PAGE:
Fiona Batchelor reports on key science stories from around the globe
Seal poo proves plastic travels up the food chain
Researchers from the UK’s Plymouth Marine Laboratory dissected faeces from male seals to find evidence that plastic affects even carnivores at the top of the food chain.
This has long been an assumption of researchers, as ingested plastic have been found in the fish that seals prey on. However, the finding that nearly half of the seal faeces contained plastic fragments confirms the concern that the toxic effects of plastics may be exacerbated in top marine predators.
China’s first space station due to crash down to Earth within weeks
The out-of-control Tiangong-1 space station is set to re-enter the Earth’s atmosphere soon, but scientists are still unsure as to where it may fall.
The Aerospace Corporation has calculated that the crash will likely occur in the first week of April.
They insist, however, that the chances of any human populations being hit by debris are minuscule, as most material from the space station will not survive re-entry to the atmosphere.
Experts have known since 2016 that there would be no organised landing, as the operators had lost control of the spacecraft.
Animal tattoos on Egyptian mummy amongst the oldest in the world
Blurry dark marks on the arm of a mummified man have recently been identified as a tattoo depicting a wild bull and a goat-like animal. The mummy, known as Gebelein Man A, was discovered more than a century ago and thought to have died between 3350-3020 BC.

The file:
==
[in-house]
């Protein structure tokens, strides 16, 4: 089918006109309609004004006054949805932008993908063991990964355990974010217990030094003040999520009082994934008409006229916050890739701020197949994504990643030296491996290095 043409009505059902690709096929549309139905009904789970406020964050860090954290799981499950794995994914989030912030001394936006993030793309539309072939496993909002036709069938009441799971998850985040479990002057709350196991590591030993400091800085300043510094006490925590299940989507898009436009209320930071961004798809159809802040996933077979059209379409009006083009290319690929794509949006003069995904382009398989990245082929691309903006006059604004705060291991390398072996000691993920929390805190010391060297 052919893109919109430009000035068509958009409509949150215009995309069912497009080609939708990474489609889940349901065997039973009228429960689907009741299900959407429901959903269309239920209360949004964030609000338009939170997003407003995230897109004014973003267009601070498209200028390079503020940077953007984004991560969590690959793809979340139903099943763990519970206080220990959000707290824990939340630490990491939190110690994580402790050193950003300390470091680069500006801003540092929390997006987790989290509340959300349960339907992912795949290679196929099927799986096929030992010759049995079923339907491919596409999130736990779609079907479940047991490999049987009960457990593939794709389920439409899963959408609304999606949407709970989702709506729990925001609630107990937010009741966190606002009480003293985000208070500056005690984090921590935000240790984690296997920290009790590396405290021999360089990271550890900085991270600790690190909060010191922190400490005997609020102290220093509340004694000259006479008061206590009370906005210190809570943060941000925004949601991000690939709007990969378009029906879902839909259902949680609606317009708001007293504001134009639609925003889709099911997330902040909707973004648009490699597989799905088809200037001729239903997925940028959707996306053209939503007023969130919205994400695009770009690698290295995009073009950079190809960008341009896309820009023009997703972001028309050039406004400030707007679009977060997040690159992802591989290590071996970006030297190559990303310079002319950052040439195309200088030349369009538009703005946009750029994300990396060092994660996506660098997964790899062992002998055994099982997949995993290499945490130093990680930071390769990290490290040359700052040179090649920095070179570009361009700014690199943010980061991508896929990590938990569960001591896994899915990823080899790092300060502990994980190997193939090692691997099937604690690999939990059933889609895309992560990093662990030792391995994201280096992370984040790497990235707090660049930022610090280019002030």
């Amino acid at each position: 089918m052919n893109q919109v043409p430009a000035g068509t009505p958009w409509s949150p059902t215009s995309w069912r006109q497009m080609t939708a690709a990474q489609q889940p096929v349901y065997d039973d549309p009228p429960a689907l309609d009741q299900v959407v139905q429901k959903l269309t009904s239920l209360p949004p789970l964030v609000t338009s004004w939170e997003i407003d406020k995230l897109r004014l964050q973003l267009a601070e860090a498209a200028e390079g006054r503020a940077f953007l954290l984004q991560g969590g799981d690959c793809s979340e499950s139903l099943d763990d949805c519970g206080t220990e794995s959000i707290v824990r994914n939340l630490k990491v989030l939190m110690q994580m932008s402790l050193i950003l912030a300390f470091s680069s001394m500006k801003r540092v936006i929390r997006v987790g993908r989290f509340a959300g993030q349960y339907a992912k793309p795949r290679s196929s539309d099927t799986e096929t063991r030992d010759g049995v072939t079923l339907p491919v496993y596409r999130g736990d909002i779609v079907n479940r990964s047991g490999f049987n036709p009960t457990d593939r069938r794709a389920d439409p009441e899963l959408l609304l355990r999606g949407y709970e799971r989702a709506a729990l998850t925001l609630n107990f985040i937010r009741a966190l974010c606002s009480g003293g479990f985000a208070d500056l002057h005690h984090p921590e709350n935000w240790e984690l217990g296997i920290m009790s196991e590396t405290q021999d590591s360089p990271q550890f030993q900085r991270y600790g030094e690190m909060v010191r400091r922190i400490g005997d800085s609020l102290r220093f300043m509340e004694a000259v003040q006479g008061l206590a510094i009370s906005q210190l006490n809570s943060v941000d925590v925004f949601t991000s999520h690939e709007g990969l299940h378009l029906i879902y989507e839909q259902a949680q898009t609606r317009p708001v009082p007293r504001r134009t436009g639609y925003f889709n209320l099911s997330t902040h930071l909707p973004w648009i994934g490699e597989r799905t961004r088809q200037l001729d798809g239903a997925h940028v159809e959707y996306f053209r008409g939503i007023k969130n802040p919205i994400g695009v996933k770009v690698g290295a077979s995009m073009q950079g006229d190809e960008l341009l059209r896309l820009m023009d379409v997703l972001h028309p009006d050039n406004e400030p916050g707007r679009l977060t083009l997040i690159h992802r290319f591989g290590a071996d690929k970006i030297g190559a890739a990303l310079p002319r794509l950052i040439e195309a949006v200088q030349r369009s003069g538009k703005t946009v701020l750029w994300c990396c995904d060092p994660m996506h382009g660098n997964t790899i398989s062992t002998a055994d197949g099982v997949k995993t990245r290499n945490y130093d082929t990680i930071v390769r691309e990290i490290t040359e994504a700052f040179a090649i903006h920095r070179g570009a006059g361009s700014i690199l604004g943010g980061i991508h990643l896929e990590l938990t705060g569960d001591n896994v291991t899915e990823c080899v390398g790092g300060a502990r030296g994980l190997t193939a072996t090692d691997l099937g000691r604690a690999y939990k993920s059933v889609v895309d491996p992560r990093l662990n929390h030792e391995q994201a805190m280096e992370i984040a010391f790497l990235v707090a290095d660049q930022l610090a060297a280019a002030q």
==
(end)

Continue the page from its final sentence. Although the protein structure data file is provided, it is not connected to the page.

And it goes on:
Though equally old geometric tattoos have been found on an Alpine mummy from the same time period, the Gebelein mummy has the oldest known depictions of animals inked into his skin.
AIDS conference in Boston reveals possible new route to combat HIV
New findings discussed at the Conference on Retroviruses and Opportunistic Infections held in Boston this week could provide a new explanation for why some people are more susceptible to the effects of HIV.
A genetic ‘signature’ allows people of African descent to better-control the virus. The ‘signature’ was found on a segment of a chromosome that is associated with a lower stable level of the HIV after initial infection.
This may lead to new routes of treatment as it reveals biological differences that may result in improved disease progression.
Dogs may “see” when they follow a scent trail
Research published in the Journal of Comparative Psychology finds that dogs may have the ability to visualise what they are looking for when following their sense of smell.
48 dogs, half of which were specially trained as police or rescue dogs, were made to search for a hidden toy, of which one was their favourite.
The dogs largely searched for the toy used to lay the scent trail, suggesting they had a mental image of what they were looking for.
A similar study in horses found that they too create mental images, in this case of their owners, based on the sound of their voice.